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Disney Babu

A grand old cartoonist and illustrator Reboti Bhushan Ghosh was

Paromita Sen Published 05.06.22, 03:04 AM

Picture, courtesy Ghosh family

Had Reboti Bhushan Ghosh, the last disciple of Abanindranath Tagore, lived — he passed away in 2007 — he would have completed a century on September 5 last year. To mark the occasion, an eponymous book — Reboti Bhushan: Shilpi O Cartoonist — was brought out by Lalmati Prakashan.

“His illustrations for children’s books have a certain simplicity that is rare. It is perhaps because he understood children,” says Debashis Deb, who is an illustrator and cartoonist.


The artist spent a quartercentury of his life in New Delhi, where he was invited by cartoonist Shankar Pillai to join the Children’s Book Trust (CBT) as an illustrator in 1970. But Ghosh was not to be tied to a cubicle 9-to5 — he was a freelancer for most of his life and at one point sketched political cartoons for five national papers at the same time. He quit the CBT but he didn’t quit illustrating their books.

Ghosh contributed to all children’s magazines of those times — Shishu Sathi, Mouchak, Ramdhanu, Rangmashal. This was in the fifth decade of the last century. That was also the time his first book was published. Sabuj Tiya was an illustrated story in verse, and both pictures and words were by the artist. “He was a powerful writer. There are few artists who have mastery over the written word too. This lent an extra dimension to his cartoons,” says Deb.

Not only are the human figures drawn with an economy of expressive strokes, so too are the animals — the regal lion, the fierce tiger, the sly fox, the simple deer. Pillai used to affectionately say that after Walt Disney, Ghosh was the only one who could successfully capture an animal’s soul on paper. Cartoonist Kutti called him India’s Disney. In an interview to cartoonist Chandi Lahiri a decade before his death, Ghosh himself had acknowledged Disney’s influence.

Ghosh was also part of the first Bengali animated film Akash Patal as well as the animator in Michke Potash, the second one. Satyajit Ray, who was his contemporary, had even expressed an interest in doing an animation film with him but it never materialised.

“One of his regrets was that he could not do anything great in the world of animation,” says Subhrajit Chakraborty, a neighbour, the current custodian of Ghosh’s work and a co-editor of the book along with cartoon researcher and collector Biswadeb Gangopadhyay.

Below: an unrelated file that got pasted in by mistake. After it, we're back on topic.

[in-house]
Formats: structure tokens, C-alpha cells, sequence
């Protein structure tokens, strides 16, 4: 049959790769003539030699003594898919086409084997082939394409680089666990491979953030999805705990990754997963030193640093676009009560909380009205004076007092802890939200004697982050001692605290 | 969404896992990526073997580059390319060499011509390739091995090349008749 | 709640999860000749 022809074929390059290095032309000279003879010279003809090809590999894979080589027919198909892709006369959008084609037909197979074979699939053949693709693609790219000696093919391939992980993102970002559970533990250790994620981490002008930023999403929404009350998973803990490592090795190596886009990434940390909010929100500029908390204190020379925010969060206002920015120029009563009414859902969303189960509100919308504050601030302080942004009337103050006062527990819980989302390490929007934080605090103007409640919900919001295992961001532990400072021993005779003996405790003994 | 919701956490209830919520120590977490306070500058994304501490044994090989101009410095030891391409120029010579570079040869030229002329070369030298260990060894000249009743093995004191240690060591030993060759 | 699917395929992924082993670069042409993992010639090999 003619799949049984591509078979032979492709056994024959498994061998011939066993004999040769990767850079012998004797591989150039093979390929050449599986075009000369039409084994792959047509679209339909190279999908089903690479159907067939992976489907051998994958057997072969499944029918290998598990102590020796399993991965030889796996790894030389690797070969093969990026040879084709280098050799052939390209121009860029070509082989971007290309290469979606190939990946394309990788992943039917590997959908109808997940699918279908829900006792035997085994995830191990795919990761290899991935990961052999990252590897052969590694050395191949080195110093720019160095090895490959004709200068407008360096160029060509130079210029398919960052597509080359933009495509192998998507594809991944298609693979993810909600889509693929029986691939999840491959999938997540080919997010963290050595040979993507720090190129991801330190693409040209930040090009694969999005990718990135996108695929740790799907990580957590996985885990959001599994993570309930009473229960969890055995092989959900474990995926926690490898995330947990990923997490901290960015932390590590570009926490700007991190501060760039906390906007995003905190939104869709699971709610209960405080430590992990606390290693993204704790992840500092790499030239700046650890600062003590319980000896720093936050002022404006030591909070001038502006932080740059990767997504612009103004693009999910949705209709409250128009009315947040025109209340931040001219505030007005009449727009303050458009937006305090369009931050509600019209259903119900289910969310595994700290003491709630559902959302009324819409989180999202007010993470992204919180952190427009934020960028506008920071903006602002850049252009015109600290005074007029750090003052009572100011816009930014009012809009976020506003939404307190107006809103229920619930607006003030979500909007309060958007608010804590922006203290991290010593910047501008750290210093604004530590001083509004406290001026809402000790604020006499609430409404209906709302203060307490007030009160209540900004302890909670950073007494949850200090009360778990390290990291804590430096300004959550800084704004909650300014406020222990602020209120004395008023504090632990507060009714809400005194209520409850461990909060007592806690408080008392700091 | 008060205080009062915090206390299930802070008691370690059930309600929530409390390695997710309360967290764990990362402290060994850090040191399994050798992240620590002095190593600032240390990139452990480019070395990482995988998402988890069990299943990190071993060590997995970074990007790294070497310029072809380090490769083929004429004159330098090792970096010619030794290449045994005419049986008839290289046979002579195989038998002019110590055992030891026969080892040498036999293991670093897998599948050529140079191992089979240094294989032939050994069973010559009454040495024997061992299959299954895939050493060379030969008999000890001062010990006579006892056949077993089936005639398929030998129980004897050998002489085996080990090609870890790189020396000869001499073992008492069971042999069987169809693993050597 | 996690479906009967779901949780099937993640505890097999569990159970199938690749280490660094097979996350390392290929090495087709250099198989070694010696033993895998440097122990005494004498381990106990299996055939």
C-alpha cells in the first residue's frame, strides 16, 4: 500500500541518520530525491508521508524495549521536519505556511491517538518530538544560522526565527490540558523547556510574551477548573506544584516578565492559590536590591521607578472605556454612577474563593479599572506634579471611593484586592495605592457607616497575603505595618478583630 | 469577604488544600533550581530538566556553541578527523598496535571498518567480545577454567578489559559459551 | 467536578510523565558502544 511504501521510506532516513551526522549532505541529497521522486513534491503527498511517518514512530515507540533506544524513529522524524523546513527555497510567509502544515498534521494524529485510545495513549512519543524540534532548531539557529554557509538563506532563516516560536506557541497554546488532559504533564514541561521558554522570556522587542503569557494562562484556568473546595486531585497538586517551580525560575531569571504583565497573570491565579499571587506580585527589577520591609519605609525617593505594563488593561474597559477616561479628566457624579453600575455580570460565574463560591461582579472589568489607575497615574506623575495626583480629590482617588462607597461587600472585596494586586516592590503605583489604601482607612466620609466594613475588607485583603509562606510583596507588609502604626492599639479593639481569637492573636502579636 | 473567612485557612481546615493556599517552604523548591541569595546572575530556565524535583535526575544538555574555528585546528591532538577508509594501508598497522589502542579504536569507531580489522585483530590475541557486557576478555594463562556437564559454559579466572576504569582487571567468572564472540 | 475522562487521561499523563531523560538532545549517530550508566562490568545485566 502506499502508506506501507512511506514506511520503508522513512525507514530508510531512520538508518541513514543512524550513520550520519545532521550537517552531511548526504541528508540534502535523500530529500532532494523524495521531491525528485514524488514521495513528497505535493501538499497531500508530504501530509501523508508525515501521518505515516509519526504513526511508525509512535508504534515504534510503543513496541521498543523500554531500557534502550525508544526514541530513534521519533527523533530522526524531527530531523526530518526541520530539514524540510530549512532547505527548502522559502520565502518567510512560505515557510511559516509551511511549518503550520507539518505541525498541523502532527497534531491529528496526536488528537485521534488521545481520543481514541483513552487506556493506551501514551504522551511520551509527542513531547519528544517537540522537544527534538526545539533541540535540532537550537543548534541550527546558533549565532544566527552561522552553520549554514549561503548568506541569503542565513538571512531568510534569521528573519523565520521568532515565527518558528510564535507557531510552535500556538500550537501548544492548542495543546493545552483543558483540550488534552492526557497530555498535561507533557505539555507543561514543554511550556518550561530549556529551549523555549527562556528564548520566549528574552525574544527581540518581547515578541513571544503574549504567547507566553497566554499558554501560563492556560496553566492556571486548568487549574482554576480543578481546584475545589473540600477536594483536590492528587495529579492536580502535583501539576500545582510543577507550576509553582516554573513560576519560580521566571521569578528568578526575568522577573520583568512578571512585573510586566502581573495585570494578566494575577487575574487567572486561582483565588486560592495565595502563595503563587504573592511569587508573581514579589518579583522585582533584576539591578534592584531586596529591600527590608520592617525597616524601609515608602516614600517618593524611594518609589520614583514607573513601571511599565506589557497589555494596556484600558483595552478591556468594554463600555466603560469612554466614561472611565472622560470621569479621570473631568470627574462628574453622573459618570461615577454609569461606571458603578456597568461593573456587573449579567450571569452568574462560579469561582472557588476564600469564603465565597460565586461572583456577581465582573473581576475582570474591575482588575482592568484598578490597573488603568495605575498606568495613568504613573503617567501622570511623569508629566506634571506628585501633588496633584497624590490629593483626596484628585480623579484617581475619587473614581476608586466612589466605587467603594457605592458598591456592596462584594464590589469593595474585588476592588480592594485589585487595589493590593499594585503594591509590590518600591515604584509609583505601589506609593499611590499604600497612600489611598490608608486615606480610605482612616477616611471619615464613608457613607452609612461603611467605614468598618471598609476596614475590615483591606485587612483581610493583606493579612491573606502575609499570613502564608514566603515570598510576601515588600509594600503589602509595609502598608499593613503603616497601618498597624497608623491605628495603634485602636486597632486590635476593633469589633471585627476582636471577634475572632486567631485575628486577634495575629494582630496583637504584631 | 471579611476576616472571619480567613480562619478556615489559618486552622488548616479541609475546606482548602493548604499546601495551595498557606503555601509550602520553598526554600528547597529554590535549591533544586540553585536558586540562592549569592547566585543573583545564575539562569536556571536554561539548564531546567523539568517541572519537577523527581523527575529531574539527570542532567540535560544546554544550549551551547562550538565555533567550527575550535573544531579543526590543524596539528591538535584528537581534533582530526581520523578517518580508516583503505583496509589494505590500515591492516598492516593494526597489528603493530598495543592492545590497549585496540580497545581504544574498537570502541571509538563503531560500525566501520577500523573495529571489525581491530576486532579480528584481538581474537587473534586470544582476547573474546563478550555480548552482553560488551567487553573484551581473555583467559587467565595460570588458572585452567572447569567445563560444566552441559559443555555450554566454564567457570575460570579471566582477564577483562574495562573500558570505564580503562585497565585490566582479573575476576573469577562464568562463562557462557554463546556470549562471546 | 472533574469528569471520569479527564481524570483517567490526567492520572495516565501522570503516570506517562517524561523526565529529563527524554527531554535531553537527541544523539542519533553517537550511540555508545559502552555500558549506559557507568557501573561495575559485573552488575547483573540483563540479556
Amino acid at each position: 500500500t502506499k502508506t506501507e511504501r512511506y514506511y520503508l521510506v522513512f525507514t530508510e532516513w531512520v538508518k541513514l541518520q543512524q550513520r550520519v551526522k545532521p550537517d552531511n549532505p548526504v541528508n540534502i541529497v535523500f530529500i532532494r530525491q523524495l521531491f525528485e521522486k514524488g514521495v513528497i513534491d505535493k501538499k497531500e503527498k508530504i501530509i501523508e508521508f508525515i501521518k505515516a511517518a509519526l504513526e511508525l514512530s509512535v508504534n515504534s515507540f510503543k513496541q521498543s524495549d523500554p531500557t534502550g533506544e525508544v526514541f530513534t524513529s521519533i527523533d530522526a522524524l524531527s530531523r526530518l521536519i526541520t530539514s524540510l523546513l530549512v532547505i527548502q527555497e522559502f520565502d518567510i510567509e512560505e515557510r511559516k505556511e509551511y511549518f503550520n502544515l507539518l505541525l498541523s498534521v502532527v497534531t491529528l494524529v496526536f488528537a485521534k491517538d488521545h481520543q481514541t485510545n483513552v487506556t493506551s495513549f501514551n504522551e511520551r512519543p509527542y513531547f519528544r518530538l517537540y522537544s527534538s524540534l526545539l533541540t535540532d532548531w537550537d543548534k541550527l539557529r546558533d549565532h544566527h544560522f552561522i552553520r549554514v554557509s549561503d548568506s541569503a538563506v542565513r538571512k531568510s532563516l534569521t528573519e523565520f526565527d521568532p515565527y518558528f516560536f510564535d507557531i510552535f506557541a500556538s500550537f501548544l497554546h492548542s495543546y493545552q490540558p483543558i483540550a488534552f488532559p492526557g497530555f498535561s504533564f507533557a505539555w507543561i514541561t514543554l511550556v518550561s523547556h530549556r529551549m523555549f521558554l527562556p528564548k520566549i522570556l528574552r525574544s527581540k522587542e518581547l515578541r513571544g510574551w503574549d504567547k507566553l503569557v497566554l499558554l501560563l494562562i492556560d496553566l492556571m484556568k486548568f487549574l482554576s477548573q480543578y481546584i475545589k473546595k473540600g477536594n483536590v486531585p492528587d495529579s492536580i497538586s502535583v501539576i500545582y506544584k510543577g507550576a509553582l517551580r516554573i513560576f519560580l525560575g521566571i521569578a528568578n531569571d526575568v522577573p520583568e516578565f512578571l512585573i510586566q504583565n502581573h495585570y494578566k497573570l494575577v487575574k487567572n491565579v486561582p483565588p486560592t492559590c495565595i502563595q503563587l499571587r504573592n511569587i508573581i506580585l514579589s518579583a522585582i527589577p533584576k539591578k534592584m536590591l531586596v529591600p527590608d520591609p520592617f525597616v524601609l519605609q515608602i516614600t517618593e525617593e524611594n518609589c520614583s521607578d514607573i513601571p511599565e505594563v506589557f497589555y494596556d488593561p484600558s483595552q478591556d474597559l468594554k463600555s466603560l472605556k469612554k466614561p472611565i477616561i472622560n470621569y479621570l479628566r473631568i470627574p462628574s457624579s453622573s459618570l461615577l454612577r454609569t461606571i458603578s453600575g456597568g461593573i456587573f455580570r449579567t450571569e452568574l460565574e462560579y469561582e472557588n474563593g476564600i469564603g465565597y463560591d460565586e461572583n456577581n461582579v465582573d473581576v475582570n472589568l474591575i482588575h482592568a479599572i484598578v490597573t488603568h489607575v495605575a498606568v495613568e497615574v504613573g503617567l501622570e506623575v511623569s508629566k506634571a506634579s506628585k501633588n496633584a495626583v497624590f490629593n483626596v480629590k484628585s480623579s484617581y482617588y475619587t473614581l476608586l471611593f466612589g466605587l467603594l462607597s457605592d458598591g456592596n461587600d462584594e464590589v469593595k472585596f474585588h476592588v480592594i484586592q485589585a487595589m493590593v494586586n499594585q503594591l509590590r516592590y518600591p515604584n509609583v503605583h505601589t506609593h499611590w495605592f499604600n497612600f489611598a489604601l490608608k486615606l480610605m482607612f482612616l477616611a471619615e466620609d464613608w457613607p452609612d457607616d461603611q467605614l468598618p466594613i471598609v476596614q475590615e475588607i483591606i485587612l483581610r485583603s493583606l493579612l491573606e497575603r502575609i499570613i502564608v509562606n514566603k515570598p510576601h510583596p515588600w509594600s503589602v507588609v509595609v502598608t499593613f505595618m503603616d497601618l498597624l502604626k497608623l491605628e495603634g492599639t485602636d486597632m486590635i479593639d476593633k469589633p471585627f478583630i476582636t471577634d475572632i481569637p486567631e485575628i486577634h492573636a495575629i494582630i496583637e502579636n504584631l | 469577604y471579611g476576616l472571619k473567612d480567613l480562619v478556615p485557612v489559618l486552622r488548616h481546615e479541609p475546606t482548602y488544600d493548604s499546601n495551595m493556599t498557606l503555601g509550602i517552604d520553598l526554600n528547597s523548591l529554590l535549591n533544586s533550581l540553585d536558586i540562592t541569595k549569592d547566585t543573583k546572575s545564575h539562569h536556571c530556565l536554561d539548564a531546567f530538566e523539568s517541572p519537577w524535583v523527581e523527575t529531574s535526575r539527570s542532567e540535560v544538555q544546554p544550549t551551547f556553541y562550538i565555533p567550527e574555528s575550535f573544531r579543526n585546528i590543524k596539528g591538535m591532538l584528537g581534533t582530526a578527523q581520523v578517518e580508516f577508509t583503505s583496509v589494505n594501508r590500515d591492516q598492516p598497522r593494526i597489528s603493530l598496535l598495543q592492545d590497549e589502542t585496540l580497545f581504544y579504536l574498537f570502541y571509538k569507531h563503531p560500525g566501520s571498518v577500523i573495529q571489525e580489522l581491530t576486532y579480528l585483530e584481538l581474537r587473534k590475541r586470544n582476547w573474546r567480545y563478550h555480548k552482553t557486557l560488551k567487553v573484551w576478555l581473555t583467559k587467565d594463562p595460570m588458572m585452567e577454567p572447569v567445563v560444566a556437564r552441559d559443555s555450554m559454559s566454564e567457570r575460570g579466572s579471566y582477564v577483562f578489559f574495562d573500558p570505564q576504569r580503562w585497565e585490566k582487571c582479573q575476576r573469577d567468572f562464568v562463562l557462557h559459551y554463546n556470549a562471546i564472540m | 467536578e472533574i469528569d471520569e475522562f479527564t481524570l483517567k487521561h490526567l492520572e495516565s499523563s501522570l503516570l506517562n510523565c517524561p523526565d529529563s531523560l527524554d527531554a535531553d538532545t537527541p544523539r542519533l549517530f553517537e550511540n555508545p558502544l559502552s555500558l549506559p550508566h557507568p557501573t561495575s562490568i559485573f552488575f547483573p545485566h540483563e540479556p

The book on Ghosh was 17 years in the making and features an article each by Ghosh, Chakraborty and Gangopadhyay, nearly 200 pages of sketches, and a series of verses written on the occasion of Ghosh’s wedding by friends as varied as poet couple Naren Dev and Radharani Devi, writers Ashapurna Devi, Premendra Mitra (Ghosh drew the illustrations when his Ghanada stories were published in comic form), Narayan Gangopadhyay (who created story spinner Tenida), Shibram Chakraborty (he wove his funny stories around brothers Harshabardhan and Gobardhan, whom Ghosh drew), poet Purnendu Patri, writer and editor of Desh Sagarmoy Ghosh and magician P.C. Sorcar Senior, among others. It gives an idea of the width and warmth of Ghosh’s relationship with his contemporaries.

The editors had put together the book in 2005. They painstakingly scanned fragile newspaper clippings and faded pencil sketches on yellowed paper and tweaked them to make them ready for print. Unfortunately, all that work came to nought. The book did not get printed, and the authors did not even get back the manuscript until 2014. “We were nearly desperate — his centenary was approaching and we were adamant about marking it — when Lalmati agreed to publish the book,” says Chakraborty.

The book gives pride of place to Ghosh’s first sketch of Abanindranath Tagore — he did it at their first meeting and Tagore signed it with a verse about the young artist capturing the old artist on paper. When Deb captured an image of Ghosh on paper for the first time, the older man not only signed it but also added a verse.

“Ghosh had the innate ability to find the hidden truth in different incidents in the news, the true character of political leaders misleading the public in the name of nationalism, the ridiculous contradictions in social norms. He used this understanding to draw his incisive cartoons. At the same time, his artistic nature was also clear in his unique brush strokes,” writes researcher Gangopadhyay in the book.

“If you ask me, Ghosh’s one outstanding contribution was as a caricaturist,” says Deb. Ghosh could capture the essence of a person in a few bold strokes. Deb recalls a four-page feature on Uttam Kumar and, later, Hemanta Mukhopadhyay, that Ghosh had done for a film magazine. “That sort of spoof has not been done before or since,” says Deb. Uttam Kumar was not one of Ghosh’s favourites to draw, says Deb.

The cartoonist’s great peeve was that while the filmstar was good-looking, he didn’t have any outstanding feature that lent itself to a good caricature!

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